If you use the NILIF philosophy (Nothing in Life is Free) with your dog, you'll be fine with either male or female, IMO. Sorry this is so long, but this question was one that I had when I looked at getting my pup...hope this helps! Good luck!

Oh, and as far as the cat - if you get a fairly young pup, you probably would be able to get the dog used to accepting the cat. Like I said, GSD's are a herding breed - they are not bred to "attack" or fight with other animals - your dog may even end up protective of your cat! Maybe start out by exposing your potential dog to a cat who's in a carrier (nice and safe), with the dog on a leash, and see how the dog reacts. I'd be willing to bet that the cat will be the one who doesn't like the dog, not vice versa.
 

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formal activities is another word for "job" as in agility, SAR, schH, tracking, herding, etc.
 

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If you're looking for an active dog that you have the option of doing things with, you should be able to find that in any of the lines. Remember, you don't have to work your dog or show it BUT if you go to a breeder that works their dogs and is very concerned about temperament, nerve, intelligence (show or work lines), then you're going to have a wonderful companion. I firmly believe that the same genetics that makes a dog able to take the pressures of quality schutzhund, rigorous SAR, and arduous police work where the dogs are still able to be part of the family are the same genetics that can make an absolutely stellar family dog. Whatever line you choose, choose from a breeder who works their dogs as much as possible themselves or knows the lines behind the dogs so the breeder can make the best match for your needs and wants.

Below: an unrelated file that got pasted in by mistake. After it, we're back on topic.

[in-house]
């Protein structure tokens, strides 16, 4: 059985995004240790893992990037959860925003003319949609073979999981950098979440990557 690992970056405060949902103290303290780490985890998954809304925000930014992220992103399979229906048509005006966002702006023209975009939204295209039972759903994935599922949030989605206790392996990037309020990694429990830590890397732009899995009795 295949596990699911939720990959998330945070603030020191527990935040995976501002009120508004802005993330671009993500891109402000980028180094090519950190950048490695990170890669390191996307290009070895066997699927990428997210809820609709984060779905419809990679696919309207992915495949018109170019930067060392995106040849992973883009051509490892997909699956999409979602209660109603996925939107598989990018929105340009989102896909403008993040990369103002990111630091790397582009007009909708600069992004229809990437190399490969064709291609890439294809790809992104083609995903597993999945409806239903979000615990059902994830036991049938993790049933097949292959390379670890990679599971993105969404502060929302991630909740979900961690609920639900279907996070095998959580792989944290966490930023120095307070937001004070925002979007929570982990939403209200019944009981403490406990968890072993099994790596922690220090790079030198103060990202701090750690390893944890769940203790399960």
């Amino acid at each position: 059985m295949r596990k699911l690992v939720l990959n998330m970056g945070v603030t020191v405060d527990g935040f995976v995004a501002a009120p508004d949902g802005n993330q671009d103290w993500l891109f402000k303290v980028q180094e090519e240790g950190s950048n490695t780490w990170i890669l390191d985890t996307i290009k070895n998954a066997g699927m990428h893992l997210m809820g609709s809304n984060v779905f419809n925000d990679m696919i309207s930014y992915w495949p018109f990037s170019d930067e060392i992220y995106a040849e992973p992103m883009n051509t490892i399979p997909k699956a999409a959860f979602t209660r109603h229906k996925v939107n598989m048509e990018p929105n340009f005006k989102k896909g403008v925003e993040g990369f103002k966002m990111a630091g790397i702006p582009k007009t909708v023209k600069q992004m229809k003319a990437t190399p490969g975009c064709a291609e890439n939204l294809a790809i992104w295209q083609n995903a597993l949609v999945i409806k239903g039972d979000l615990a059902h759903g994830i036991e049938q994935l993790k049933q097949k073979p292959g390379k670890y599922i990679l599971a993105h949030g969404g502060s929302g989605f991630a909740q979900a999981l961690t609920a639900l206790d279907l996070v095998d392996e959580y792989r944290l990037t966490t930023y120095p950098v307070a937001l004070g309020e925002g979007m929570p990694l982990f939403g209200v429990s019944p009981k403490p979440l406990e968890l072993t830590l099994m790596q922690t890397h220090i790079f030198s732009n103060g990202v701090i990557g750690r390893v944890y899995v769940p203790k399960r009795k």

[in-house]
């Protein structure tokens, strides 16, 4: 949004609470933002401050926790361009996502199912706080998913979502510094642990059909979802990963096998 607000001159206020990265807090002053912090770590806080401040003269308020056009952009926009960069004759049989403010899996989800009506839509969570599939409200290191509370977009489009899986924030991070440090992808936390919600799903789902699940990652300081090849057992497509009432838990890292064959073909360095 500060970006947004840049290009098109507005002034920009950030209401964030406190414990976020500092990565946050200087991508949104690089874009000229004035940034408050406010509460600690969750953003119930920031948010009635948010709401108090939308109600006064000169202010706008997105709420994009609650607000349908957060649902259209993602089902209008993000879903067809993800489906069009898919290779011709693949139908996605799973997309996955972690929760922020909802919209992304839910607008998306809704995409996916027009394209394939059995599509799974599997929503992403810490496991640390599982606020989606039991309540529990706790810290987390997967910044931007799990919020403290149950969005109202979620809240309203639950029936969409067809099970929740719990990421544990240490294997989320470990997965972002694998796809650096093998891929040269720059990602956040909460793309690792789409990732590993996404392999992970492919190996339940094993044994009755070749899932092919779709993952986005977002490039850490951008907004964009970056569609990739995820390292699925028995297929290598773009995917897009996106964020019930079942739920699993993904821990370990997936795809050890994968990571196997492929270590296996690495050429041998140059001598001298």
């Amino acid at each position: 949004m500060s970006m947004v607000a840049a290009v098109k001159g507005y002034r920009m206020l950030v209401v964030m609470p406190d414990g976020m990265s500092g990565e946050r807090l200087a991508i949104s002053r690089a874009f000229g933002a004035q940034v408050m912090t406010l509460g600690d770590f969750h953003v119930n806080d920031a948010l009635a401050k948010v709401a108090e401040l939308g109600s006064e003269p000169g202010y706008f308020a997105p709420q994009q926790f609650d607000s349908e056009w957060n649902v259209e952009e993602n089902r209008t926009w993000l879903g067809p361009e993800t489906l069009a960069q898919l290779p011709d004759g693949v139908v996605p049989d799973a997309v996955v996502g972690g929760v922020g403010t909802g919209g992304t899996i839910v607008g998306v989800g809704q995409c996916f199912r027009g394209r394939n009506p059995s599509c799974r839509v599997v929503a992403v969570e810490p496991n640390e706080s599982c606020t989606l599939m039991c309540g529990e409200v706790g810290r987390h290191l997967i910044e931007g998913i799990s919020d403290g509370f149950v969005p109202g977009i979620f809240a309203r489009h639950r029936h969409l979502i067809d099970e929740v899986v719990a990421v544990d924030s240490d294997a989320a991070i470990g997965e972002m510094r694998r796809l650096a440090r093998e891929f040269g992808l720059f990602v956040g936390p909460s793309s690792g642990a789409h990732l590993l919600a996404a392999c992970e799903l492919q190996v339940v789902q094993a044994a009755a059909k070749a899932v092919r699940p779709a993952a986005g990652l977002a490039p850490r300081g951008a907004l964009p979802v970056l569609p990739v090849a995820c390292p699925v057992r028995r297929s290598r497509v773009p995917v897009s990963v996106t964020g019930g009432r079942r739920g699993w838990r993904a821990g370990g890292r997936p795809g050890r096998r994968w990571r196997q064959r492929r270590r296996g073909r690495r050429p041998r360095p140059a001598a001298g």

If you get a puppy, it will be up to you to teach the dog and cat to get along. It helps if your cat has claws- if the pup gets overzealous, a claw swipe at a young age can instill a great deal of respect on an impressionable mind! A cat can also be more of an instigator than a puppy so you'll be training both of them.
 

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I think you should look for a gsd from a rescue. That way you know the dogs personality. They can tell you if the dog is friendly towards cats. What it enjoys and doesnt.
There are so many beutiful shepherds out there that need a home.
 

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Discussion Starter #9
WOW I got up this morning to read all of these wonderful responses. What a helpful bunch of posts I appreciate everyone who has taken time to reply. Kodeegirl the obedience training is something that I am very intrested in doing as far as a activity thank you.
 

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You have had some wonderful advise. Just wanted to add my welcome and say good luck with your search.